Today is World AIDS Day; a day to raise awareness of AIDS and to challenge the stigma that is associated with it. Also on this day, communities around the globe will gather to support people living with the virus and remember those who have died from AIDS-related illness.
‘CatholicCare’s AIDS Ministry team, led by Marg Hayes and ably supported by Lisa Gobbo, faithfully walk with our people living with HIV/AIDS,’ said Paul Zammit, Senior Manager Pastoral Services.
‘World AIDS Day is a good time to pause and keep in my mind our people, and people around the world who continue to stand in their integrity, despite the persistent stigma and judgement that continues in our day.’
Every Monday, the AIDS Ministry team host a social lunch for people living with HIV/AIDS. Last financial year over 375 people joined CatholicCare at the St Mary of the Cross Centre in Fitzroy to share a meal and good company. We asked some of them about their thoughts on World AIDS Day, and here are a few of their responses:
‘We hope for more awareness and knowledge about HIV so that people in the community won’t continue with prejudice and discrimination that comes from not knowing.’
‘How fortunate we are to be living with HIV in the Western world where there is treatment available and accessible!’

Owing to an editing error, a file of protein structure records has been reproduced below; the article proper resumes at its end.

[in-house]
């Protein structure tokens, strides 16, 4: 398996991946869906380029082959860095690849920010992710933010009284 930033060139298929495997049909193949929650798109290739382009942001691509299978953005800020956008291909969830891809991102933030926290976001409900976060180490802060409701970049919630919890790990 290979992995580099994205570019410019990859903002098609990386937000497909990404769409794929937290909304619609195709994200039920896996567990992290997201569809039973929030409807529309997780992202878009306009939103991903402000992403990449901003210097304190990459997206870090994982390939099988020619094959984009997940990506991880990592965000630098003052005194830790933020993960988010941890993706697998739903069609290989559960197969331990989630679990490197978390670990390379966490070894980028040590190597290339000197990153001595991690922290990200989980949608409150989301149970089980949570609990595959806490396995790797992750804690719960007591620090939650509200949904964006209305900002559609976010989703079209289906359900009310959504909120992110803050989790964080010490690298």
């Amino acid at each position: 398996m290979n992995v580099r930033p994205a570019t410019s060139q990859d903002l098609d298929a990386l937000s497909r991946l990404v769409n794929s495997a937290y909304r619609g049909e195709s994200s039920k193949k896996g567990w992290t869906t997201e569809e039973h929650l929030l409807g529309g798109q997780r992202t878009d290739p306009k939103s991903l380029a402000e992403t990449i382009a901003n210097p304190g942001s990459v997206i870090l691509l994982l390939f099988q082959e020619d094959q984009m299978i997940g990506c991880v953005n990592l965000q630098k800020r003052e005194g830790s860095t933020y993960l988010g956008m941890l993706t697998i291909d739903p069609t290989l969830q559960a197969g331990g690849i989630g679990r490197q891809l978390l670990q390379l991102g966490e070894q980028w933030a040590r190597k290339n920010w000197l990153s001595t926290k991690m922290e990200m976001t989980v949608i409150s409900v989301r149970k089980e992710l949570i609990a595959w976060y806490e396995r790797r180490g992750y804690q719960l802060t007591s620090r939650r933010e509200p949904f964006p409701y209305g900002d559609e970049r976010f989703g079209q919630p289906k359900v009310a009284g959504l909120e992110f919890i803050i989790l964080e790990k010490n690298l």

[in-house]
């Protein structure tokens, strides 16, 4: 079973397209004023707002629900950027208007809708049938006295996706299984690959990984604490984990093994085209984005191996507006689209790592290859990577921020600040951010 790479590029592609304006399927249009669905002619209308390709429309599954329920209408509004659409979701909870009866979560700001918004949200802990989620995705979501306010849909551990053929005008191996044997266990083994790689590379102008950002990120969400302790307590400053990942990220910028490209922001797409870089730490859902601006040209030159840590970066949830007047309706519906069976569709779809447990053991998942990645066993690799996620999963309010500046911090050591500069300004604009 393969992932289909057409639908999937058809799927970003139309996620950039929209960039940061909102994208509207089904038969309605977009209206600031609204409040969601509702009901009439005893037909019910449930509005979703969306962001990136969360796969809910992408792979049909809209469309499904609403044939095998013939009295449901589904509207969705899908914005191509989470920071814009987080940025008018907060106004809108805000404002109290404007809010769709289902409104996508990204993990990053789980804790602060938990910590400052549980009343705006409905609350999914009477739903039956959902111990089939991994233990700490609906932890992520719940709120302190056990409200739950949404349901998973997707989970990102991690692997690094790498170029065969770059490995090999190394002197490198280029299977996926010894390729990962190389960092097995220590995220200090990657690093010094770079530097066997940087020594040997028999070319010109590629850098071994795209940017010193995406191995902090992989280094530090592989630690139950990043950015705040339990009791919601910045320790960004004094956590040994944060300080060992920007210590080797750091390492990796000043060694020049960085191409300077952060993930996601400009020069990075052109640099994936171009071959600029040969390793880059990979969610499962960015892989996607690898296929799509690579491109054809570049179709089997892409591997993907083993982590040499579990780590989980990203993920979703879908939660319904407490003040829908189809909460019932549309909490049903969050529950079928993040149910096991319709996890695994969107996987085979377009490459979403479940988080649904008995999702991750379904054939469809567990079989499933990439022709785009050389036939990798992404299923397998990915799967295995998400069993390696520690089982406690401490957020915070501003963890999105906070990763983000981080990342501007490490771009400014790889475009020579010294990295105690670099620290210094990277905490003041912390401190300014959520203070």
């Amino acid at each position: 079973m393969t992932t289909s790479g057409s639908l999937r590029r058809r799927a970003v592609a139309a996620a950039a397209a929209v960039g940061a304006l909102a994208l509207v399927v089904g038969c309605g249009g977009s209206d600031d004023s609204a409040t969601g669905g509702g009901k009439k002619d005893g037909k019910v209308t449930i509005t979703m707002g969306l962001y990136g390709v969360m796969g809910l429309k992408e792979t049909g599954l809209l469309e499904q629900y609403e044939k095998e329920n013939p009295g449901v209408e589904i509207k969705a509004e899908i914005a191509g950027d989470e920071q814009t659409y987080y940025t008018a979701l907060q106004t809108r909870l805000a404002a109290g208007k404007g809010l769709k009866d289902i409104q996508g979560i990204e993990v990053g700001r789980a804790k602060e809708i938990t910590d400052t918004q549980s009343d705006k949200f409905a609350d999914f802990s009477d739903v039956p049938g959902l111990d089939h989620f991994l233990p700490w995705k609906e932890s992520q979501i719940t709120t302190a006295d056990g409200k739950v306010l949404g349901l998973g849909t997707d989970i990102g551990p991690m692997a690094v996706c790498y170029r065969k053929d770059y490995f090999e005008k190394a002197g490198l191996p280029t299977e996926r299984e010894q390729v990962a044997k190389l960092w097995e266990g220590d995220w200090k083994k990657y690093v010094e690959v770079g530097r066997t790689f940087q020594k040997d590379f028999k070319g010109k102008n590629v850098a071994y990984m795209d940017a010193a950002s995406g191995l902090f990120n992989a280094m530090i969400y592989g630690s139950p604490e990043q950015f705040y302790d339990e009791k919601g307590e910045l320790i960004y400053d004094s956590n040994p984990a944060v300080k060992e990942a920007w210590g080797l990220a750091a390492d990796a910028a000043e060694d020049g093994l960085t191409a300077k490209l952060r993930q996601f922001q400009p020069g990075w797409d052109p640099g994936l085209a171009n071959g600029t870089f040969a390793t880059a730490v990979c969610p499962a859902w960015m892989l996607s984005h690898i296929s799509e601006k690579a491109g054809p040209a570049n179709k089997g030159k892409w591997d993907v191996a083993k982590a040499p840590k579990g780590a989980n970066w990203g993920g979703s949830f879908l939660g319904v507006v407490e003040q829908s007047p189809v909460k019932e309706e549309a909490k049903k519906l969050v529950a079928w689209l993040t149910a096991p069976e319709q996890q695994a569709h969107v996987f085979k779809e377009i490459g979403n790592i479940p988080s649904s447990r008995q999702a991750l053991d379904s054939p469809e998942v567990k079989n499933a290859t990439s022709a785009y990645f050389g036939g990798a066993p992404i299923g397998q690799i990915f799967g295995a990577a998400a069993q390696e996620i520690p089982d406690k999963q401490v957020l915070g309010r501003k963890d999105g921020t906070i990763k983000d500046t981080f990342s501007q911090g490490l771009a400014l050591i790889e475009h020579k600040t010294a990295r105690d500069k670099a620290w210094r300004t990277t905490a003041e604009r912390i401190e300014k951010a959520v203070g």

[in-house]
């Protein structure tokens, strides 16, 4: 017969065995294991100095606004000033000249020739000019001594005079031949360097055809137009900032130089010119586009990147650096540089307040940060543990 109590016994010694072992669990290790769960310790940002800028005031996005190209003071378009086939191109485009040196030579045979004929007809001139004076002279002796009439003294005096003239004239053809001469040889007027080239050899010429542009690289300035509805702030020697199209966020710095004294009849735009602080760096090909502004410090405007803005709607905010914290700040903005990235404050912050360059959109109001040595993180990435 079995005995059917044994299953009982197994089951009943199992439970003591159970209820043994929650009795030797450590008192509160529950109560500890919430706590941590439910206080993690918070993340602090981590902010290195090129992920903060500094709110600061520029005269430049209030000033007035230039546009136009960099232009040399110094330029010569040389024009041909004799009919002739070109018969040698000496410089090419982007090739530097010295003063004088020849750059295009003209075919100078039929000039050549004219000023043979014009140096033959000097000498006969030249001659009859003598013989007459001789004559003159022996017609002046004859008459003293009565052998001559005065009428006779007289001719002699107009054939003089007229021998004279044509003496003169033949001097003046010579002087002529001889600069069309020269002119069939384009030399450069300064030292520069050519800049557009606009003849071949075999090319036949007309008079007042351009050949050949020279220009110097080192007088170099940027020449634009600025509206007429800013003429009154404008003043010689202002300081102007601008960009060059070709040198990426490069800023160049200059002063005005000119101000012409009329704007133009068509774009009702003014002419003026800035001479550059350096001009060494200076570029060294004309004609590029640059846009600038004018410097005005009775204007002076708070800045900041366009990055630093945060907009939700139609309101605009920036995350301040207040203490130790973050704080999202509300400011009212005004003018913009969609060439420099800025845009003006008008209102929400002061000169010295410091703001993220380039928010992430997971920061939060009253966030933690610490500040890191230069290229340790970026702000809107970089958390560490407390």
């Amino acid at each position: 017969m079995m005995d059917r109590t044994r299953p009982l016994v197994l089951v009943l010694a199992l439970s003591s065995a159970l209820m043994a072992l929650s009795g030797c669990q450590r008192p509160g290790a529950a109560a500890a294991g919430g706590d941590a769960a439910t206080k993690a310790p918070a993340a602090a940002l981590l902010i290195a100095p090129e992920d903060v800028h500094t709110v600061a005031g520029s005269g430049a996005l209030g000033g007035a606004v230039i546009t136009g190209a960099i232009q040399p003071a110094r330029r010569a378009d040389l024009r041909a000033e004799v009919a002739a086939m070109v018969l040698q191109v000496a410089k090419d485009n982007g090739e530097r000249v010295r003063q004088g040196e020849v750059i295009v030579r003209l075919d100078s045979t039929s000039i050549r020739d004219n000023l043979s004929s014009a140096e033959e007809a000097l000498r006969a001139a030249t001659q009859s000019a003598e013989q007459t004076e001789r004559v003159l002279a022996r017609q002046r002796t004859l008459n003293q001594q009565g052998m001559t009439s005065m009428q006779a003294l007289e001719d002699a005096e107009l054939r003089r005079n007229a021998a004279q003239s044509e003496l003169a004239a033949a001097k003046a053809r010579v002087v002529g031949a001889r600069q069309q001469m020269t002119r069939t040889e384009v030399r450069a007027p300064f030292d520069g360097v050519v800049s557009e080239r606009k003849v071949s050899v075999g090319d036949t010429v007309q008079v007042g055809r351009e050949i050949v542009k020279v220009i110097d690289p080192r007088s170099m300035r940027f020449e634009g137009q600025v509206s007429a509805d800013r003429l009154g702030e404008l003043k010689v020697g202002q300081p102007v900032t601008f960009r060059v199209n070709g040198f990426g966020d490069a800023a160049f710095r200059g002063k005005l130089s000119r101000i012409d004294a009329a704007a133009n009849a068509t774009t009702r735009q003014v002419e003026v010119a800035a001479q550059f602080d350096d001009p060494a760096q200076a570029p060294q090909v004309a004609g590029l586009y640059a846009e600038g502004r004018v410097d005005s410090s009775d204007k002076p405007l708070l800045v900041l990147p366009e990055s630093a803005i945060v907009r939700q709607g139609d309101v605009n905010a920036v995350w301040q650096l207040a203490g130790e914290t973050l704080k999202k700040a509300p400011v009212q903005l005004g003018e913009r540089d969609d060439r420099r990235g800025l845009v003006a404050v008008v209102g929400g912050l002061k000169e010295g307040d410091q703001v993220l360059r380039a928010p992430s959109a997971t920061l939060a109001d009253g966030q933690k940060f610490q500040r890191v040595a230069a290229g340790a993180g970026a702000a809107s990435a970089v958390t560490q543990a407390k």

‘[World AIDS Day is] is a recognition of how people who have lived with HIV for a long time, have coped with very difficult treatment regimes and yet survived, often experimental regimes, and now there is so much better treatment.’
‘It is a time to remember.’
‘There is still so much stigma and discrimination around this virus and it impacts hugely on those of us living with HIV. There are programs around that help with this, eg Lunch at St Mary of the Cross Centre where we feel safe in the knowledge that we won’t be judged, the ENUF program badges, and statements from Living Positive Victoria saying that we have endured enough stigma and discrimination.’
In May this year, Anthony McCarthy (previously a member of the AIDS Ministry team) spoke out about the stigma of living with HIV/AIDS at the Melbourne AIDS Candlelight Memorial. Infected with HIV as a child after life-saving blood transfusions, Anthony shared his difficult journey and discussed how relieved and proud he felt in sharing his secret with the world, along with how he felt obligated to speak up to help others suffering with HIV. You can watch his moving video below.
Today, Marg Hayes will lead the Remembering Service at Positive Living Centre.
You can find out about other events in Victoria, by visiting the World AIDS Day Australia site.